Recorded on November 17th, 2013
Chris Gonzolez put together a Squarespace wishlist that reminded me of some of the frustrations I’ve written about. He makes a number of great points, but this continues to be my main frustration:
If Squarespace isn’t going to update its own app – it’s been 25 weeks (!) since the last iPad update – they should open up some kind of public API for 3rd-party apps to use. If I could just publish directly from Byword or Editorial, it would change my entire game.
Their head of operations (I think?) replied to a frustrated tweet of mine with a cryptic “stay tuned,” but at this rate it could be years.
I’ve been thinking of continuing to use Squarespace for a home base, but moving my blog to a platform better suited to day-to-day posting. Tumblr or any of the Dropbox blogging services offer much better blogging functionality. But maybe if I wait long enough…
Recorded on November 15th, 2013
Those registering lower on a test that measured mindfulness were able to identify more quickly a series of repeating geometric patterns on a computer screen that they were unaware they were learning. This type of unconscious, or implicit, learning is the same automatic mental process used in teaching yourself to ride a bike or that a child marshals in intuiting underlying grammatical rules by listening to the ways a parent strings together sentences.”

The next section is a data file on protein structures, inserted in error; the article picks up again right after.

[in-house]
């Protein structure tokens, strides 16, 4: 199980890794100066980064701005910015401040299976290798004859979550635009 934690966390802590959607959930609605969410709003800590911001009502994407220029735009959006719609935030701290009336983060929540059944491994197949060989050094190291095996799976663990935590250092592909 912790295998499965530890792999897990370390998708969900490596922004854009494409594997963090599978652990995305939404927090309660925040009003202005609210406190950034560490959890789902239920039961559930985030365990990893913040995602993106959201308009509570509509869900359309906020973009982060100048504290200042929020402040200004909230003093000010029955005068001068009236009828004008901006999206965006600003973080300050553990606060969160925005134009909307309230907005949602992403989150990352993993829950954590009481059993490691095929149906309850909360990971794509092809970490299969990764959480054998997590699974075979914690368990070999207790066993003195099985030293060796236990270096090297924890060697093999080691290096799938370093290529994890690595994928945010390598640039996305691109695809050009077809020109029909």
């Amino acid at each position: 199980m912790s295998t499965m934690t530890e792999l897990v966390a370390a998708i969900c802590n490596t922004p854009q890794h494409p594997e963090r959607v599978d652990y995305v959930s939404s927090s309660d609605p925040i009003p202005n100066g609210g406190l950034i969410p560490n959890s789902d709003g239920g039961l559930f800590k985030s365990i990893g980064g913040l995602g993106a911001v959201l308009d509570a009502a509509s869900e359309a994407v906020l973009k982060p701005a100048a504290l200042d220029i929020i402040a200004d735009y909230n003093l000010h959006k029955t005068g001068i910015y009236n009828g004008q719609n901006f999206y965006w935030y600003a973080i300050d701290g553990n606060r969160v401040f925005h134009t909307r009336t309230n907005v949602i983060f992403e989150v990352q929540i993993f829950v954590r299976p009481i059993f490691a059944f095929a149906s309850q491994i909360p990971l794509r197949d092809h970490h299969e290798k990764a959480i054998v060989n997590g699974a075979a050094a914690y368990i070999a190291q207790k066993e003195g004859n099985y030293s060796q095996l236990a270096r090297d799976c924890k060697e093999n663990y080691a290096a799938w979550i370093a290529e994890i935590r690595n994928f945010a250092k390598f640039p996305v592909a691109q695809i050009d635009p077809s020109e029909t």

Recorded on November 13th, 2013
The agency is starting up a great new program for creative “types” looking to spend a few months inside an agency making awesome stuff:
Combine 15 overachieving prodigies from the worlds of art, copy, design, film, digital and business, give ‘em actual real-world assignments and you get The Martin Agency Kitchen. No, we won’t bore you with culinary-puns and hackneyed cooking metaphors. Although that would be kinda fun.
We’re here to throw down the gauntlet and ask you if you’re up for the challenge to blow people’s minds with the kickassest of kickass work EVER CREATED.
So are you ready to bring the pain for three months and come home with three completed projects like: a killer music video, new business, branded apps, art installations and alien-grade inventions? Then read on, amigos.
Check it out here: martinagencykitchen.com
Disclaimer: I’m still waiting for my tailored pants.
Recorded on November 12th, 2013